Sturm College of Law Professor and Associate Dean of Academic Affairs Federico Cheever, was one of the founders of the university-wide Sustainability Council at DU, and he served as its first chair.

Don C. Smith, Director of the Environmental and Natural Resources Law Program said, "Studying and researching the law and policy implications of sustainability is a growing field. We are fortunate at the College of Law to having two of the leading voices in this field -- Professors Cheever and DuVivier -- who have contributed a great deal to our understanding of the issues, both at a local level and in a wider perspective."

Wednesday, February 16, 2011

Justice Brian Preston, Chief Judge of the Land and Environment Court in New South Wales, Australia, to Speak at Sturm College of Law on February 18

Justice Brian Preston, Chief Judge of the Land and Environment Court in New South Wales, Australia, will speak on February 18 at the University of Denver Sturm College of Law in room 125 from 12 noon to 1 p.m.

This “specialist court” is about 20 years old and is recognized as an innovative model for tribunals handling cases in environmental jurisprudence. A public interest legal centre in Sydney has written that, “A key theme to the reforms that created the Court was the right of the general public to participate in the process of environmental planning. One of the great strengths of the Land and Environment Court is its powers to grant civil remedies such as injunctions and declarations in response to breaches of environmental laws. This has enabled public interest litigants to protect the environment by bringing such matters before the Court.”

Don C. Smith, Director of the Environmental and Natural Resources Law Program, said, "We are delighted that Justice Preston will be visiting the Sturm College of Law. Justice Preston has helped develop similar judicial forums throughout Australia and in Asian nations. His remarks will provide the opportunity to compare what his court is doing with U.S. courts, where generalist judges are tasked with handling cases involving complex environmental questions."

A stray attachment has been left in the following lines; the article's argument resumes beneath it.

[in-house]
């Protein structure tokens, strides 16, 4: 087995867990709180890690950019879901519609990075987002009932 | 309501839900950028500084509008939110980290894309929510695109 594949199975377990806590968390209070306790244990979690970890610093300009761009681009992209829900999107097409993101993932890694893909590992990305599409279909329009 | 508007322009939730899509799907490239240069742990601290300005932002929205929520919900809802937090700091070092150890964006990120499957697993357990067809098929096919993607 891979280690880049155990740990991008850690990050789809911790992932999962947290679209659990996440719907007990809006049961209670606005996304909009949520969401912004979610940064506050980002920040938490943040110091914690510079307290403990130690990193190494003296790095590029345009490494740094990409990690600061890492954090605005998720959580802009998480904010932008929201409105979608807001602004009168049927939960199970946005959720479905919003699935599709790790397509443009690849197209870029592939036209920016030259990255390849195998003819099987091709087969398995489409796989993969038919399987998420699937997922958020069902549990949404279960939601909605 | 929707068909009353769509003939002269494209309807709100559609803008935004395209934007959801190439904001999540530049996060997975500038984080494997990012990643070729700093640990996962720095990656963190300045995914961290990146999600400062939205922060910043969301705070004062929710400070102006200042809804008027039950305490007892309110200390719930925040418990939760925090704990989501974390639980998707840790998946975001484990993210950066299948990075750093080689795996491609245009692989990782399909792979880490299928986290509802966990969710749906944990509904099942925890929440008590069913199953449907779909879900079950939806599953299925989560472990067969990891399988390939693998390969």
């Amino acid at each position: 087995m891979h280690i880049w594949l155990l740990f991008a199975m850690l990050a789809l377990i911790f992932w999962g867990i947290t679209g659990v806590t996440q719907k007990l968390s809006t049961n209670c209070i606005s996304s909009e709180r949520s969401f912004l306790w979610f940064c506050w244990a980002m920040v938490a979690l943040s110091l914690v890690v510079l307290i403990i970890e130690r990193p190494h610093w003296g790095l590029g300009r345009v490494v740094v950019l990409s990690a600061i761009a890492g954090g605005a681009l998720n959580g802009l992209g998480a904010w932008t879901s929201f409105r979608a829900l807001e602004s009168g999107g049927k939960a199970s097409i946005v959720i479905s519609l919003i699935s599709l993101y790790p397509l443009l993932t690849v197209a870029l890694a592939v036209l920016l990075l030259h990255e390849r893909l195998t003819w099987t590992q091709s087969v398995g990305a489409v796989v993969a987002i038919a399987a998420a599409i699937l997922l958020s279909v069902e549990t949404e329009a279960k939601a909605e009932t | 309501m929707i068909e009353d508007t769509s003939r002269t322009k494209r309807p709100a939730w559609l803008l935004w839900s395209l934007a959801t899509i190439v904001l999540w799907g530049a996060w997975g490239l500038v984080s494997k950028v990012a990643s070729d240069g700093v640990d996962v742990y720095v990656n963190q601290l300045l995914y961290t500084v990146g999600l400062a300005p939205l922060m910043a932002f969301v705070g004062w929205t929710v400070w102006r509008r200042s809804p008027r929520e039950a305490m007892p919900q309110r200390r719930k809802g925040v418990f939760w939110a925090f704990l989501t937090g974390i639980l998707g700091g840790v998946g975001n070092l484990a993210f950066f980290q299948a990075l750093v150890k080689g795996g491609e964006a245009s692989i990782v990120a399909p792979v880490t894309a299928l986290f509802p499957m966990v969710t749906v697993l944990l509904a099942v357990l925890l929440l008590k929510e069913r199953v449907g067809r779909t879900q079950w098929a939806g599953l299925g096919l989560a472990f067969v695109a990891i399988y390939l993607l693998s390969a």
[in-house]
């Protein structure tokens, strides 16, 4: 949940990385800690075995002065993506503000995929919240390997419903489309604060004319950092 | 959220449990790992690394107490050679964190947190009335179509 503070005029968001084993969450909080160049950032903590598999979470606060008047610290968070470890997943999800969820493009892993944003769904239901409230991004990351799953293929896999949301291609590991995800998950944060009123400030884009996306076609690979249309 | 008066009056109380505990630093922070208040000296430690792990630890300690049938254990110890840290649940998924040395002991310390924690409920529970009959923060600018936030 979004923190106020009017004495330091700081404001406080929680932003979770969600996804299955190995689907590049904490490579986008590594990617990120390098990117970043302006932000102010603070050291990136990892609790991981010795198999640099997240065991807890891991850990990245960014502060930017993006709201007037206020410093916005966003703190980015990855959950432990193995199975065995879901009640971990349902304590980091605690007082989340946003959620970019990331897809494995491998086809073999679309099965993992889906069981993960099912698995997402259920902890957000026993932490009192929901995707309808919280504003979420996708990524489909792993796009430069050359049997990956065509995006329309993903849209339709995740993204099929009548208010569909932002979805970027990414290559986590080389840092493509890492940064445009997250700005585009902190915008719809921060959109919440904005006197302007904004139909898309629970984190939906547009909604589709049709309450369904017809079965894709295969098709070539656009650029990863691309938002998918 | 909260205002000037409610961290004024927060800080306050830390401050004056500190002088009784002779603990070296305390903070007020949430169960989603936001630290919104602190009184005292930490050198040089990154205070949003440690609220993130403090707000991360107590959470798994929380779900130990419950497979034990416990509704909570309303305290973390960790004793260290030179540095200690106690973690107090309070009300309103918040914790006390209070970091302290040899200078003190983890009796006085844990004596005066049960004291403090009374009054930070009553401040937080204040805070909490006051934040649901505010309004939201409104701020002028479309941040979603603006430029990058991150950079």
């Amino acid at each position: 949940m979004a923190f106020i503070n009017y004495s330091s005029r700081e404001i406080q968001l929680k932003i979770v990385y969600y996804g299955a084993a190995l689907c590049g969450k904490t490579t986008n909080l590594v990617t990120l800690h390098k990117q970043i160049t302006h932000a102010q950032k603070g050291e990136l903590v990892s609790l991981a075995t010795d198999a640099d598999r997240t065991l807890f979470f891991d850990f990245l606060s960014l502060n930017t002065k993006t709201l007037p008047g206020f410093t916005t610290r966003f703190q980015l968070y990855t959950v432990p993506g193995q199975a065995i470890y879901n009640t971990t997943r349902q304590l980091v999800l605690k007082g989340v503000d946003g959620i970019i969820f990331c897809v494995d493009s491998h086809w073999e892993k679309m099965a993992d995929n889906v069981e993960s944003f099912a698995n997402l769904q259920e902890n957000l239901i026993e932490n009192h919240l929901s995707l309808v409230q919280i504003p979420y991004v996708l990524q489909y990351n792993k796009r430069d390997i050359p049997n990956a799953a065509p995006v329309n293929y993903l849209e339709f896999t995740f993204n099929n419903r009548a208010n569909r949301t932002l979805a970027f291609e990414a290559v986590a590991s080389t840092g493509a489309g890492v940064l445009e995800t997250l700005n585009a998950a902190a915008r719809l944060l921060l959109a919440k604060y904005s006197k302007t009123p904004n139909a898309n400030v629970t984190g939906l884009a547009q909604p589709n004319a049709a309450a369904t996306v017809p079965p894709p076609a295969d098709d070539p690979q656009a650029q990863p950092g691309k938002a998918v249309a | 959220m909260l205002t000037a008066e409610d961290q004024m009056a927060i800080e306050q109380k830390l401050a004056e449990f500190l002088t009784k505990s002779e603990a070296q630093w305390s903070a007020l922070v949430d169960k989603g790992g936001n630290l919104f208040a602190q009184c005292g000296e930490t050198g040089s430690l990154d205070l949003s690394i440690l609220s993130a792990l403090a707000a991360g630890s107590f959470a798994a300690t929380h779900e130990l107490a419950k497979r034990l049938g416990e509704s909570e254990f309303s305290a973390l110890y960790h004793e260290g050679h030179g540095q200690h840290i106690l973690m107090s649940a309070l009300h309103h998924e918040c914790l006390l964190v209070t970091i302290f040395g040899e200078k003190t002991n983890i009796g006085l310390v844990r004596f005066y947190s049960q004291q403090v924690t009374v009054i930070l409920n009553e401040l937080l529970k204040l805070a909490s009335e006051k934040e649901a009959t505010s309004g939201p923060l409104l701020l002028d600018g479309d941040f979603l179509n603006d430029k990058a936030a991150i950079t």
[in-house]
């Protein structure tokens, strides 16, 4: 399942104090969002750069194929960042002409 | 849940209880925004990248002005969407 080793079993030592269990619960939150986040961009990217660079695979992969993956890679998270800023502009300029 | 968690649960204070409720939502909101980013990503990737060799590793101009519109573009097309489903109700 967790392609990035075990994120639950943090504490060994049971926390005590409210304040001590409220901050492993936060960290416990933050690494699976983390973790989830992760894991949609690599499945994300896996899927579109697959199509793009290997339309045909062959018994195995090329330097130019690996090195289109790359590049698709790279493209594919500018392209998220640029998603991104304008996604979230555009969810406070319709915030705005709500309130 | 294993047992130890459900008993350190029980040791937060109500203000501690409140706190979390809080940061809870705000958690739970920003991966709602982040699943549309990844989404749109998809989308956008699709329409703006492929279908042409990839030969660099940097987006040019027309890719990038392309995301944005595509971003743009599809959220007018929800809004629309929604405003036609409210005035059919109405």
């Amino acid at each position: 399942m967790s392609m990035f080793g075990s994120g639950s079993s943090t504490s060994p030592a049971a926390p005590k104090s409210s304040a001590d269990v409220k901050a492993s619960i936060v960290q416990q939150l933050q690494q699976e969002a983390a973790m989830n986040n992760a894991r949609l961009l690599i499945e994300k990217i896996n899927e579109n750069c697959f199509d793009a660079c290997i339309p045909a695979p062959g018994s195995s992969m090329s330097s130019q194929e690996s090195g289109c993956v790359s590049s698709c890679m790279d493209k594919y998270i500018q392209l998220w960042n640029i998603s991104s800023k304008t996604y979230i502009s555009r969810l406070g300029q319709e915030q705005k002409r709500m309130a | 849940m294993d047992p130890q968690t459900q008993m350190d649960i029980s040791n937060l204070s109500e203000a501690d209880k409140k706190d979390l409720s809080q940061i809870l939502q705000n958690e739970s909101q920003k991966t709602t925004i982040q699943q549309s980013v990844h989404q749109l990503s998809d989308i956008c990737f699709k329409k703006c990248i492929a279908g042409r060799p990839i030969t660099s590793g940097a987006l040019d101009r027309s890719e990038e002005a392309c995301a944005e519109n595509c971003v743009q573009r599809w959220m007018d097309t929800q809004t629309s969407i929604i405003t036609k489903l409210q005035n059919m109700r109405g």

Lunch will be provided.

Monday, February 14, 2011

Bruce Kirchhoff, Vice President and General Counsel of Mining Royalties Firm Royal Gold, Inc., Speaks to DU Students

Bruce Kirchhoff, Vice President and General Counsel of Royal Gold, Inc., spoke recently to students at the University of Denver Sturm College of Law about the business of buying and managing mining royalties involving precious metals.

Royal Gold owns and manages nearly 200 producing, development, evaluation and exploration stage royalties. The royalties are located all around the globe including in Argentina, Canada, Chile, Mexico, Russia, and the U.S.

He explained how Royal Gold acquires royalties from a range of interests including prospectors, junior mining companies, and in some instances major mining firms. He also noted that in a growing number of situations mining companies are seeking financing from firms such as Royal Gold.

A key step before any royalty is acquired, he said, is to perform careful due diligence about the royalty including examining the royalty's title as well as whether the mine -- if the royalty is attached to a producing asset -- has the proper operating permits in place.

Since Royal Gold is a public company, Mr. Kirchhoff is also centrally involved in making sure the firm's public filings are in place. In this regard, he noted that much of time in recent months has been spent complying with the Dodd-Frank Act, a federal statute enacted last summer that is aimed at corporate governance.

Don Smith, Director of the Environmental and Natural Resources Law Program, said, "Bruce Kirchhoff's presentation reflected the observations of a widely respected practitioner who has enormous experience in this field. This event represented a wonderful way for students to learn about the professionalism of a general counsel who is intimately involved in the mining sector. The fact that Mr. Kirchhoff is a graduate from the College of Law made the day all the more meaningful."

Editor's note: In the picture, Mr. Kirchhoff is second from the left. Professor K.K. DuVivier, who teaching Mining Law, is second from the right. Don Smith is on the left.